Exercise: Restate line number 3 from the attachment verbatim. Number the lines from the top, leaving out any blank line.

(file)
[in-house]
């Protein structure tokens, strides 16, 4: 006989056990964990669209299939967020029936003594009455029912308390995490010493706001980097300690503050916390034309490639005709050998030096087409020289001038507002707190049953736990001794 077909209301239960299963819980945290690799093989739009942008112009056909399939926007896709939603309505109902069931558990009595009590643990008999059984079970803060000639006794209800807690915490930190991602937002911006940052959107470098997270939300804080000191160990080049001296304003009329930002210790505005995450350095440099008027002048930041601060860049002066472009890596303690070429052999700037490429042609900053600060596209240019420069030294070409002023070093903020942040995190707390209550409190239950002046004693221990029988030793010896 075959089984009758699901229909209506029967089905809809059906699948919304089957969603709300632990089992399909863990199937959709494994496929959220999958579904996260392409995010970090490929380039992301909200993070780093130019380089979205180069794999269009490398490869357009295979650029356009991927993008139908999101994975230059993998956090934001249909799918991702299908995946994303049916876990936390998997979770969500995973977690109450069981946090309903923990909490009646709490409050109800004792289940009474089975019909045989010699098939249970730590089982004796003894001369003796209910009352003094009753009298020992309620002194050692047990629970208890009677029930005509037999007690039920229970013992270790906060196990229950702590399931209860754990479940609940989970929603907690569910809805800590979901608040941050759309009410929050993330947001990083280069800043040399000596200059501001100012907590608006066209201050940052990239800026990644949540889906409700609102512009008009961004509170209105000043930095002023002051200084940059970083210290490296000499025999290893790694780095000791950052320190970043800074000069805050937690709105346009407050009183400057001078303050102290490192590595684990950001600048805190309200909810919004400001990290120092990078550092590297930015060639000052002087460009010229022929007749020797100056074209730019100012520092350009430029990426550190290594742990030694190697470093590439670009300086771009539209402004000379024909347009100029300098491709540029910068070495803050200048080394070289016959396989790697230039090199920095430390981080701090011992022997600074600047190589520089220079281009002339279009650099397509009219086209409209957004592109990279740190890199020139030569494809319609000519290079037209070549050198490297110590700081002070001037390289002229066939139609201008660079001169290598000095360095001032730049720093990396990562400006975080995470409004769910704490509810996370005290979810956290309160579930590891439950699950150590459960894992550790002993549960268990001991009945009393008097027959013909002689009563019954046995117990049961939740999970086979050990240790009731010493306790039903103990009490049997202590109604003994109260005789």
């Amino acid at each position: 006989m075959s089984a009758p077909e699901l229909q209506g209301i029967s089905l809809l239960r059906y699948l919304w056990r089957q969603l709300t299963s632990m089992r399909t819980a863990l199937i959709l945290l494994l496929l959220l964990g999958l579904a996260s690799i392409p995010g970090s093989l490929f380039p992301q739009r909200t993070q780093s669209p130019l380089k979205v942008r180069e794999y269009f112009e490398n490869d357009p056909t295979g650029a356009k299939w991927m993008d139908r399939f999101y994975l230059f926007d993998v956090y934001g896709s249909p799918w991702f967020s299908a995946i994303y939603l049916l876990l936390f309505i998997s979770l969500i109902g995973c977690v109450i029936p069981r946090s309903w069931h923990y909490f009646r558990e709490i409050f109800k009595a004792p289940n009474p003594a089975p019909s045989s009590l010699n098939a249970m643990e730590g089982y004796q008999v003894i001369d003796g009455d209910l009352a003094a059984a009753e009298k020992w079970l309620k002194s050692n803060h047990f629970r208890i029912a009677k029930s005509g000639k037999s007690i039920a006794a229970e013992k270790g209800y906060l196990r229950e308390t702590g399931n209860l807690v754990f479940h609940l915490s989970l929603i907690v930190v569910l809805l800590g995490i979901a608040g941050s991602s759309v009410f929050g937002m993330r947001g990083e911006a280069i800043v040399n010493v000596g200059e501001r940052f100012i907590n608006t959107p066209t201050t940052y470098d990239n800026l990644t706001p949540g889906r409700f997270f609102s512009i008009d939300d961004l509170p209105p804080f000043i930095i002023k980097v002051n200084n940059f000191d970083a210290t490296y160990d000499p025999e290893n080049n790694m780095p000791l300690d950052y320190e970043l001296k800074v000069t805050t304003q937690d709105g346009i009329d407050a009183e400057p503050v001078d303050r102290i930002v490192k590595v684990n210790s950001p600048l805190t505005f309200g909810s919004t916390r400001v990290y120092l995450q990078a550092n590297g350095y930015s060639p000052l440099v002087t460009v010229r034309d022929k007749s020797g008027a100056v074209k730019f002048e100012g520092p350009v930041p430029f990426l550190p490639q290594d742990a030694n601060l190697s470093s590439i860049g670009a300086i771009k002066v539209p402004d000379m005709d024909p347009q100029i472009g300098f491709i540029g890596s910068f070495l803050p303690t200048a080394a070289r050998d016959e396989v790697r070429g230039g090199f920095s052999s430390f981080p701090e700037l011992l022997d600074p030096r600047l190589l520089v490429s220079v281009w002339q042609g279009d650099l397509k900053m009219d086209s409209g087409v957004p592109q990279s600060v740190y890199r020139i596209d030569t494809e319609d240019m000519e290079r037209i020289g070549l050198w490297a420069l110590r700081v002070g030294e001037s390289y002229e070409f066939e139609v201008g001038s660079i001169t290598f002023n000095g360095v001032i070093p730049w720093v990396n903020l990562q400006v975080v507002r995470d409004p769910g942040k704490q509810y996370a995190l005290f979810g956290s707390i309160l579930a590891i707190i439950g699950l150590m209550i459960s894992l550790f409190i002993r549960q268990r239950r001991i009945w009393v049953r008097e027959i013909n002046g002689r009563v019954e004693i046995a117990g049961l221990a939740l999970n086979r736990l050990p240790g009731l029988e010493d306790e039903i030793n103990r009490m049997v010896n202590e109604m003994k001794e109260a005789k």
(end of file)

């Amino acid at each position: 006989m075959s089984a009758p077909e699901l229909q209506g209301i029967s089905l809809l239960r059906y699948l919304w056990r089957q969603l709300t299963s632990m089992r399909t819980a863990l199937i959709l945290l494994l496929l959220l964990g999958l579904a996260s690799i392409p995010g970090s093989l490929f380039p992301q739009r909200t993070q780093s669209p130019l380089k979205v942008r180069e794999y269009f112009e490398n490869d357009p056909t295979g650029a356009k299939w991927m993008d139908r399939f999101y994975l230059f926007d993998v956090y934001g896709s249909p799918w991702f967020s299908a995946i994303y939603l049916l876990l936390f309505i998997s979770l969500i109902g995973c977690v109450i029936p069981r946090s309903w069931h923990y909490f009646r558990e709490i409050f109800k009595a004792p289940n009474p003594a089975p019909s045989s009590l010699n098939a249970m643990e730590g089982y004796q008999v003894i001369d003796g009455d209910l009352a003094a059984a009753e009298k020992w079970l309620k002194s050692n803060h047990f629970r208890i029912a009677k029930s005509g000639k037999s007690i039920a006794a229970e013992k270790g209800y906060l196990r229950e308390t702590g399931n209860l807690v754990f479940h609940l915490s989970l929603i907690v930190v569910l809805l800590g995490i979901a608040g941050s991602s759309v009410f929050g937002m993330r947001g990083e911006a280069i800043v040399n010493v000596g200059e501001r940052f100012i907590n608006t959107p066209t201050t940052y470098d990239n800026l990644t706001p949540g889906r409700f997270f609102s512009i008009d939300d961004l509170p209105p804080f000043i930095i002023k980097v002051n200084n940059f000191d970083a210290t490296y160990d000499p025999e290893n080049n790694m780095p000791l300690d950052y320190e970043l001296k800074v000069t805050t304003q937690d709105g346009i009329d407050a009183e400057p503050v001078d303050r102290i930002v490192k590595v684990n210790s950001p600048l805190t505005f309200g909810s919004t916390r400001v990290y120092l995450q990078a550092n590297g350095y930015s060639p000052l440099v002087t460009v010229r034309d022929k007749s020797g008027a100056v074209k730019f002048e100012g520092p350009v930041p430029f990426l550190p490639q290594d742990a030694n601060l190697s470093s590439i860049g670009a300086i771009k002066v539209p402004d000379m005709d024909p347009q100029i472009g300098f491709i540029g890596s910068f070495l803050p303690t200048a080394a070289r050998d016959e396989v790697r070429g230039g090199f920095s052999s430390f981080p701090e700037l011992l022997d600074p030096r600047l190589l520089v490429s220079v281009w002339q042609g279009d650099l397509k900053m009219d086209s409209g087409v957004p592109q990279s600060v740190y890199r020139i596209d030569t494809e319609d240019m000519e290079r037209i020289g070549l050198w490297a420069l110590r700081v002070g030294e001037s390289y002229e070409f066939e139609v201008g001038s660079i001169t290598f002023n000095g360095v001032i070093p730049w720093v990396n903020l990562q400006v975080v507002r995470d409004p769910g942040k704490q509810y996370a995190l005290f979810g956290s707390i309160l579930a590891i707190i439950g699950l150590m209550i459960s894992l550790f409190i002993r549960q268990r239950r001991i009945w009393v049953r008097e027959i013909n002046g002689r009563v019954e004693i046995a117990g049961l221990a939740l999970n086979r736990l050990p240790g009731l029988e010493d306790e039903i030793n103990r009490m049997v010896n202590e109604m003994k001794e109260a005789k």